Voice & Matter: Communication, Development and the Cultural Turn
This anthology emerged from the 2014 Ørecomm Festival of communication and development. The book is an attempt to bolster the field of communication for development, particularly its theoretical underpinnings (or ComDev). It has three distinct sections:
1) Reframing Communication in Culture and Development (which explores theoretical and historical approaches)
2) Ethnography and Agency at the Margins (which describes case studies)
3) The Return of the Politics of Hope (which consists of conversations with and responses to the anthropologist Arjun Appadurai)
In the case study section, one chapter takes on the all-too-common representations in development communications of Indian women as tragic victims. Andrea Cornwall analyses three short films about the same topic, released within the same period, that have very different departure points. One is the provocatively titled short film “Save us from Saviours”, made in collaboration with the sex workers’ collective VAMP, which promotes sex worker rights and recognition in Maharashtra and Karnataka. Another is the Vice documentary “Prostitutes of God”, which elicited controversy for its stereotype-laden imagery. The third film is a video response made spontaneously to challenge the way VAMP’s members were depicted in “Prostitutes of God”, and the exploitative way it had been produced.
In this case, Cornwall sees the medium of film as having the potential to be disempowering or empowering, depending on the intentions and the people involved. Unlike the Vice documentary, the VAMP videos suggested that “the answer to their problems was not to be rescued by a white saviour, or indeed by the state, but through collective empowerment, rights and recognition” (151).
The chapter by Sharath Srinivasan and Claudia Abreu Lopes explores a different set of communication technologies: the mobile phones increasingly used in Africa to participate in radio shows. The authors explain the importance of radio, which “remains the dominant media channel across the continent in part due to its geographic reach, the low-cost of equipment and the versatility to operate with different sources of energy” (158). And they analyse the data collected on who calls in to radio shows in Kenya and Zambia, and under what circumstances; women participate less frequently than men, for instance.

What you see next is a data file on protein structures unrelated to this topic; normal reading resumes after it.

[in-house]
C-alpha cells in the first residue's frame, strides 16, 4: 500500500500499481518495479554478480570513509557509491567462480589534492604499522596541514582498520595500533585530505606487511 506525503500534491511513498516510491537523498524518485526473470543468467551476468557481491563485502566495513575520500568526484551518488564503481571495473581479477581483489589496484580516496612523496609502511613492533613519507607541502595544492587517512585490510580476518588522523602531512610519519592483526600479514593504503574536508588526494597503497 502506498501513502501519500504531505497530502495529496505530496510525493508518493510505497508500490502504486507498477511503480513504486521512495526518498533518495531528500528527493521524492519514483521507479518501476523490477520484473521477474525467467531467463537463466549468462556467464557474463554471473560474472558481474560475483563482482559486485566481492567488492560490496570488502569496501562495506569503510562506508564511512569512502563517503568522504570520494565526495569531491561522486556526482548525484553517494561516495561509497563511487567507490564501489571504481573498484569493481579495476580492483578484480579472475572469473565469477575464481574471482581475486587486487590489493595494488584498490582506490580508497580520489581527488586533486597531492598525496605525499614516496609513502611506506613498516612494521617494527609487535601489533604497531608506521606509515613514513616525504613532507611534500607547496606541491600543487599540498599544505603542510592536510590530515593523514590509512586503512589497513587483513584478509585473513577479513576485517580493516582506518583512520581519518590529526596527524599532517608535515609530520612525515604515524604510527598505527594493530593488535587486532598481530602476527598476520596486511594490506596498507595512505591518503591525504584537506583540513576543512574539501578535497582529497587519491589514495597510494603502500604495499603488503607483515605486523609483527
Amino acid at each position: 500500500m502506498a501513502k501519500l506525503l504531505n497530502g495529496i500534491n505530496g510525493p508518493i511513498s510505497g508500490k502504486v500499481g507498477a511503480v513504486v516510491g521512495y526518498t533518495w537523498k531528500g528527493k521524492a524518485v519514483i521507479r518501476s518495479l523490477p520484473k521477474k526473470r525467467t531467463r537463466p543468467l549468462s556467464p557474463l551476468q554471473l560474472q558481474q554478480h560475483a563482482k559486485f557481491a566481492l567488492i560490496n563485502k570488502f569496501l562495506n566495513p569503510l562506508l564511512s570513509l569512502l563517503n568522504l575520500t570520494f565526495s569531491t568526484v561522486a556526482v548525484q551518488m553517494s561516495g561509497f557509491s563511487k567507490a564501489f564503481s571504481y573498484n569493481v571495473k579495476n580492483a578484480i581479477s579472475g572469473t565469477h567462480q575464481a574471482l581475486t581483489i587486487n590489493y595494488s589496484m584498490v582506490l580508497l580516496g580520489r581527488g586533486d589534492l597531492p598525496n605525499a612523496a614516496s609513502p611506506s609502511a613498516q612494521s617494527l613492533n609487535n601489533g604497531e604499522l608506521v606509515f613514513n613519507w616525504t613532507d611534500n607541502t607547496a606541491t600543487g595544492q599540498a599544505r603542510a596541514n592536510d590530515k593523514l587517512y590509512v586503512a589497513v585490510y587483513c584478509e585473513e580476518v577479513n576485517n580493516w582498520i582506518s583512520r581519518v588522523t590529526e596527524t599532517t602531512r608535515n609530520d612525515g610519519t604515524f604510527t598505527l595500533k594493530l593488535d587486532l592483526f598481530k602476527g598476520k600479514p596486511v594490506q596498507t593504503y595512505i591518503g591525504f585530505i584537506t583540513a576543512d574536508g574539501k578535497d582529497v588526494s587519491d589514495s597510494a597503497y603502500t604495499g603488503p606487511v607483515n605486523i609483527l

For Srinivasan and Lopes, these data trends have broader implications. They contend that the interactivity of technology is too often neglected in favour of the innovation of technology, which may be less relevant to the African majority. Participation in radio shows, mediated by important technologies like mobile phones, may also have a bearing on patterns in political engagement and accountability more generally.
Overall, with its interest in conceptual and methodological trends, Voice & Matter would be best suited for an audience of academics (or academic-leaning practitioners).
Available (open access) from:
Castells, Manuel (2008), “The New Public Sphere: Global Civil Society, Communication Networks, and Global Governance”, The Annals of the American Academy of Political and Social Science Vol 616, pages 78–93, available at http://annenberg.usc.edu/sites/default/files/2015/04/28/The%20New%20Public%20Sphere.pdf.
Miller, Daniel, Andrew Skuse, Don Slater, Jo Tacchi Tripta Chandola, Thomas Cousins, Heather Horst and Janet Kwami (2005), Information Society: Emergent Technologies and Development Communities in the South, Information Society Research Group, available at https://assets.publishing.service.gov.uk/media/57a08c6fe5274a27b20011d9/R8232FTR.pdf.
Book note prepared by Christine Ro
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